If your lover has left you, should you try to get them back? In most cases, I’d say no! It doesn’t serve you to do so. I’ll explain later. There are, however, some specific situations where the effort to get a partner back is worthwhile.
You should try to get them back in these two situations.
- You have children together.
- You made a mistake and you are solely responsible for the breakup.
It’s obvious why the attempt to make amends is advisable when the future of your children is at stake or when you have made a serious mistake that led to the breakup. Your children are certainly worth the effort of trying to help your relationship succeed. I say “help” because a relationship can only succeed with “two” willing partners.
Notice I did not say, “Do the ‘work’ to make your relationship succeed.” If there isn’t enough love left between you to want to repair and improve the relationship, then staying together is futile and possibly harmful to your children. My point is that love has built-in incentives that do not resemble the tedium of work. If a relationship requires “work,” why bother? I know this goes against the popular lexicon. I believe the concept of “working at a relationship” is a term created by psychologists to describe the process of couple’s therapy. I’d rather steer clear of that arena.
If you made a serious mistake, then it’s crucial that you own up to it for the sake of the relationship and yourself. If you don’t do this you’ll have to live with the “what ifs” and the “I should haves” for years. Your integrity will suffer as well. But if you admit to your mistake(s), seek forgiveness, and take action to earn back trust and respect, then you will have done the right things to preserve your relationship and your integrity.
All other situations where your lover has left you are usually not worth the effort of trying to get them back. If they decided to break up with you, then any attempts to convince them otherwise would be foolish. It’s nearly impossible to change a person’s heart if they have already moved on. You can’t install your love or logic into another person. They have made a choice for whatever reason and you’re not included in it. Why should you sacrifice your dignity and fight to get someone back who has chosen not to be with you? This is especially true if they have chosen to be with someone else. It doesn’t get any clearer than that.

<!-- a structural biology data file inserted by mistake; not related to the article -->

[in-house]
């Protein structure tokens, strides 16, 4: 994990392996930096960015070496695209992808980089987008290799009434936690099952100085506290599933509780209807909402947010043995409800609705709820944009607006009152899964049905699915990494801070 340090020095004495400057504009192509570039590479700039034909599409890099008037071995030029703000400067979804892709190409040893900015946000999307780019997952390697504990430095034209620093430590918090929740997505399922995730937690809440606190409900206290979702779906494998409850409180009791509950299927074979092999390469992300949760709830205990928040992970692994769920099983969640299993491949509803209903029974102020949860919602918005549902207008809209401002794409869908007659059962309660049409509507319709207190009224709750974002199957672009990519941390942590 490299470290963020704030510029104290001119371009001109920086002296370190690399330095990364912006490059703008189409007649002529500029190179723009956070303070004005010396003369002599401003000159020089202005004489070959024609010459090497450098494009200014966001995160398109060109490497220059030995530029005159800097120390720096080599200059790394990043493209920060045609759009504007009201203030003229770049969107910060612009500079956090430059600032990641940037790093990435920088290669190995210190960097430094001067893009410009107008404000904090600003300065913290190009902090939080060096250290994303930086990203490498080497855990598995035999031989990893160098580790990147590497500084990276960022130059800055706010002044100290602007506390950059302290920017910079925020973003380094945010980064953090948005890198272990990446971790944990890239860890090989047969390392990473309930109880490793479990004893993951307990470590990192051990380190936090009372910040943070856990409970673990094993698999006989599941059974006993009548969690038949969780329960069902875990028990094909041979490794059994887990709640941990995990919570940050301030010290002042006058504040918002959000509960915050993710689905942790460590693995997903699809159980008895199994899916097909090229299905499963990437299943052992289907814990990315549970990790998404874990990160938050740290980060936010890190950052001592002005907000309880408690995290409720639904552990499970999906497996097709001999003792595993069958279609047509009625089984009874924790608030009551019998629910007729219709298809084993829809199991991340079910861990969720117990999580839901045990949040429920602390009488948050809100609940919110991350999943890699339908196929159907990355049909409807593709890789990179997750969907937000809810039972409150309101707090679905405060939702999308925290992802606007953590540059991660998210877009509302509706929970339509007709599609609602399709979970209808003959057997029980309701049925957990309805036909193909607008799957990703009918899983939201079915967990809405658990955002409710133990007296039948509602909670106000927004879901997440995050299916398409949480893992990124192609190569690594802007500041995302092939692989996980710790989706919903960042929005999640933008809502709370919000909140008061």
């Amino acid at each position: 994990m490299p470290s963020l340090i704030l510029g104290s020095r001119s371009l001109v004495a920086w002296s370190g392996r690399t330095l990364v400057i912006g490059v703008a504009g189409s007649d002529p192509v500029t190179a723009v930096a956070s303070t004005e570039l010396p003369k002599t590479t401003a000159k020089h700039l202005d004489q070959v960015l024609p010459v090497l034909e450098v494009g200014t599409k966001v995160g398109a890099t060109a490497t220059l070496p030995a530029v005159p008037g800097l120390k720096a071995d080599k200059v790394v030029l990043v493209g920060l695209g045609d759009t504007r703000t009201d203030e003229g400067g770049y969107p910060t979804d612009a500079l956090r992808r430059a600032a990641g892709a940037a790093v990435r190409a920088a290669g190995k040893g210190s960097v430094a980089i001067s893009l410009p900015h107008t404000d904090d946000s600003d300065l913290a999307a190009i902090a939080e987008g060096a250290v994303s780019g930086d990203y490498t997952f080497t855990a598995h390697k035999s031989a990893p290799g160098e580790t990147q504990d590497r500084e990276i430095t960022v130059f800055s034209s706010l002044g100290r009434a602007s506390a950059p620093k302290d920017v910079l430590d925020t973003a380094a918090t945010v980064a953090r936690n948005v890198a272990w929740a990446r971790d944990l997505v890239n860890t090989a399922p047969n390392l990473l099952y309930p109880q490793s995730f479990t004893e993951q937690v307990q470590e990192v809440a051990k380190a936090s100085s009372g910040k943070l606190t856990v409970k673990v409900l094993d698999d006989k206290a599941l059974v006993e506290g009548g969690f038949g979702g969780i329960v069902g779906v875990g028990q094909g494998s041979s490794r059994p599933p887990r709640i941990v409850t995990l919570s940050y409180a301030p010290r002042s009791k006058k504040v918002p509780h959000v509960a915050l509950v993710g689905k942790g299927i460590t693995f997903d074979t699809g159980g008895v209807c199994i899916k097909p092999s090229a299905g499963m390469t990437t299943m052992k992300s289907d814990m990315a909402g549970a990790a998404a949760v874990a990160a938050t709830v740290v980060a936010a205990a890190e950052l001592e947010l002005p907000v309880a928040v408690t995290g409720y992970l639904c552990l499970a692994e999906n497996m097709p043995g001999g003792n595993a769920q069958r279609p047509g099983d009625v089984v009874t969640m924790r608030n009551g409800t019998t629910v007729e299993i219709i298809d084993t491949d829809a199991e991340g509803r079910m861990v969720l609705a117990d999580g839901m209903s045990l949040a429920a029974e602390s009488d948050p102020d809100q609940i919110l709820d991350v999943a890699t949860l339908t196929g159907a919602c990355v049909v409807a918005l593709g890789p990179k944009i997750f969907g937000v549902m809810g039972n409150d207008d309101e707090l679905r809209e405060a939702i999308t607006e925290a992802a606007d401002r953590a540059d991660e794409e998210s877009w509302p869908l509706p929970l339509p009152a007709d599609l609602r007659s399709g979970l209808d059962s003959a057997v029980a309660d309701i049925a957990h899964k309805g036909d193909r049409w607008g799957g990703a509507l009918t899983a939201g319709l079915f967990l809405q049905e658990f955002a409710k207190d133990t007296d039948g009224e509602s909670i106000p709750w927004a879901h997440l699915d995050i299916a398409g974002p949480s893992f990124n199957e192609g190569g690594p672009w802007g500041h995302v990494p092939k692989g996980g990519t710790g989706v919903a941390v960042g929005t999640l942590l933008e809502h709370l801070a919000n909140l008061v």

Their choice may be wise or it may be foolish. The responsibility for that choice is theirs and not yours. In less, of course, your poor choices caused them to leave. Then you must take responsibility for those choices.
This quote explains.
“If you love somebody, let them go. If they return, they were always yours. If they don’t, they never were.” – Anonymous
So you see that letting go provides you with a clear-cut answer with no effort on your part. You’ll just have to give it some time. To make sure that you’re not left hanging indefinitely, tell them about “your” timetable for moving on. For example, you might say, “I’m saddened by your decision, but I accept it. I need to let you know that I will give myself about 30 days to process our breakup before I move on.”
Here’s an inspiring fact that I’ve come to know over the years. If you continually remind yourself of this fact while you’re going through breakup withdrawal, it will give you some optimism about the future.
I have found that the next partner and relationship are usually better than the last. And they get better than the last each time. It’s a good thing to remember when you’re in pain. The challenge is in believing it will happen and that you will be in the right condition to bring it about.
If you choose constructive activities after your breakup that lead to personal growth, you’ll find yourself with a better partner and relationship whether you believe it’s possible or not right now. However, if you choose destructive activities like excessive drinking and retaliatory actions against your ex, you’ll very likely find yourself in a similar or worse relationship.
Most people waste a tremendous amount of time and energy trying to revive a relationship this is dead. It may come back to life down the road, but for now, it’s a thing of the past. Instead of beating yourself up and grieving about what once was, start shifting your focus toward the future. Begin making plans for improving yourself and your relationship skills. Take a few small steps toward your new goals today!
If on the other hand, you’re striving to get your lover back by taking actions to repair and improvement your relationship, set some goals for yourself and as a couple toward that end. Your objective should not be limited to just “getting along” but rather to taking your relationship to a higher level. This requires that you both grow. The goal is to achieve an atmosphere of harmony, productivity, and fulfillment in your relationship. Start this rewarding journey today!
Check out these categories in the recommended books list.
- Breakup, Divorce, Loss of a Love
- Couple’s Communication, Art of Listening